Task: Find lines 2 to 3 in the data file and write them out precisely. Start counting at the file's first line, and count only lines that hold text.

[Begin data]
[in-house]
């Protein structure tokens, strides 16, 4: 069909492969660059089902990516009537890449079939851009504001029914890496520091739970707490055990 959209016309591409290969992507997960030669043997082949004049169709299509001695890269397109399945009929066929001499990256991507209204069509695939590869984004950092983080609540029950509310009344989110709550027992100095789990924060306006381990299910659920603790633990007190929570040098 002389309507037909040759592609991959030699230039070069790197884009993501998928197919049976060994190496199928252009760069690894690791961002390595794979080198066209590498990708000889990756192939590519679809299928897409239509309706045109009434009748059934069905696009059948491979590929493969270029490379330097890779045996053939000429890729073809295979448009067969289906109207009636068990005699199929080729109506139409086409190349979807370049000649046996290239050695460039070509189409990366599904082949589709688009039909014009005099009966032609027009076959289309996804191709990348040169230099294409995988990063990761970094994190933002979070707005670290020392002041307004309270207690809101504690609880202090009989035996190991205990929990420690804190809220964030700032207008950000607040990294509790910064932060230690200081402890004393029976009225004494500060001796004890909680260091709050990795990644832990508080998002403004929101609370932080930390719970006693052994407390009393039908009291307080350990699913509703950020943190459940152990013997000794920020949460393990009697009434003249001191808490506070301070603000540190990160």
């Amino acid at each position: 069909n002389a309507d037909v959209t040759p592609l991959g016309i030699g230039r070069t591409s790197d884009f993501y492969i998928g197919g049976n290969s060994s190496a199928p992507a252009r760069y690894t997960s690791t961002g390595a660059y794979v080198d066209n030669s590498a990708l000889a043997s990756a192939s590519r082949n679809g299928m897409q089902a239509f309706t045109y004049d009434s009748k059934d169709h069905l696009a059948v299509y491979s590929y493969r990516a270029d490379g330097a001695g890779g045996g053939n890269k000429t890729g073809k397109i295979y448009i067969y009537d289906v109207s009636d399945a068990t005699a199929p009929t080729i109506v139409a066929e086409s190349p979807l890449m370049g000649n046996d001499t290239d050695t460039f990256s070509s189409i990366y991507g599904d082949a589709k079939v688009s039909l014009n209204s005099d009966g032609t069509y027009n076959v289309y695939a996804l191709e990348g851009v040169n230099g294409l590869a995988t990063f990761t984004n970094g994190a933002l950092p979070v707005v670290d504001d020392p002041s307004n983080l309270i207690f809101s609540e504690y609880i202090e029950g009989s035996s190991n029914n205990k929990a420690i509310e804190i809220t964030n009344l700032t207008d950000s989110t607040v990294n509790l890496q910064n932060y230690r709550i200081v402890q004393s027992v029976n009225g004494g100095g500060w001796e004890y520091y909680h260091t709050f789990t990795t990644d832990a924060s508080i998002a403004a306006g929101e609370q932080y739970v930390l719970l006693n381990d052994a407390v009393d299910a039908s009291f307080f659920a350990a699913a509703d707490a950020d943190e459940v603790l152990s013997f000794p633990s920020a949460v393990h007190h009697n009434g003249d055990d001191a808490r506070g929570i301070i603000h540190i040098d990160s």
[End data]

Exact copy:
């Protein structure tokens, strides 16, 4: 069909492969660059089902990516009537890449079939851009504001029914890496520091739970707490055990 959209016309591409290969992507997960030669043997082949004049169709299509001695890269397109399945009929066929001499990256991507209204069509695939590869984004950092983080609540029950509310009344989110709550027992100095789990924060306006381990299910659920603790633990007190929570040098 002389309507037909040759592609991959030699230039070069790197884009993501998928197919049976060994190496199928252009760069690894690791961002390595794979080198066209590498990708000889990756192939590519679809299928897409239509309706045109009434009748059934069905696009059948491979590929493969270029490379330097890779045996053939000429890729073809295979448009067969289906109207009636068990005699199929080729109506139409086409190349979807370049000649046996290239050695460039070509189409990366599904082949589709688009039909014009005099009966032609027009076959289309996804191709990348040169230099294409995988990063990761970094994190933002979070707005670290020392002041307004309270207690809101504690609880202090009989035996190991205990929990420690804190809220964030700032207008950000607040990294509790910064932060230690200081402890004393029976009225004494500060001796004890909680260091709050990795990644832990508080998002403004929101609370932080930390719970006693052994407390009393039908009291307080350990699913509703950020943190459940152990013997000794920020949460393990009697009434003249001191808490506070301070603000540190990160």
């Amino acid at each position: 069909n002389a309507d037909v959209t040759p592609l991959g016309i030699g230039r070069t591409s790197d884009f993501y492969i998928g197919g049976n290969s060994s190496a199928p992507a252009r760069y690894t997960s690791t961002g390595a660059y794979v080198d066209n030669s590498a990708l000889a043997s990756a192939s590519r082949n679809g299928m897409q089902a239509f309706t045109y004049d009434s009748k059934d169709h069905l696009a059948v299509y491979s590929y493969r990516a270029d490379g330097a001695g890779g045996g053939n890269k000429t890729g073809k397109i295979y448009i067969y009537d289906v109207s009636d399945a068990t005699a199929p009929t080729i109506v139409a066929e086409s190349p979807l890449m370049g000649n046996d001499t290239d050695t460039f990256s070509s189409i990366y991507g599904d082949a589709k079939v688009s039909l014009n209204s005099d009966g032609t069509y027009n076959v289309y695939a996804l191709e990348g851009v040169n230099g294409l590869a995988t990063f990761t984004n970094g994190a933002l950092p979070v707005v670290d504001d020392p002041s307004n983080l309270i207690f809101s609540e504690y609880i202090e029950g009989s035996s190991n029914n205990k929990a420690i509310e804190i809220t964030n009344l700032t207008d950000s989110t607040v990294n509790l890496q910064n932060y230690r709550i200081v402890q004393s027992v029976n009225g004494g100095g500060w001796e004890y520091y909680h260091t709050f789990t990795t990644d832990a924060s508080i998002a403004a306006g929101e609370q932080y739970v930390l719970l006693n381990d052994a407390v009393d299910a039908s009291f307080f659920a350990a699913a509703d707490a950020d943190e459940v603790l152990s013997f000794p633990s920020a949460v393990h007190h009697n009434g003249d055990d001191a808490r506070g929570i301070i603000h540190i040098d990160s």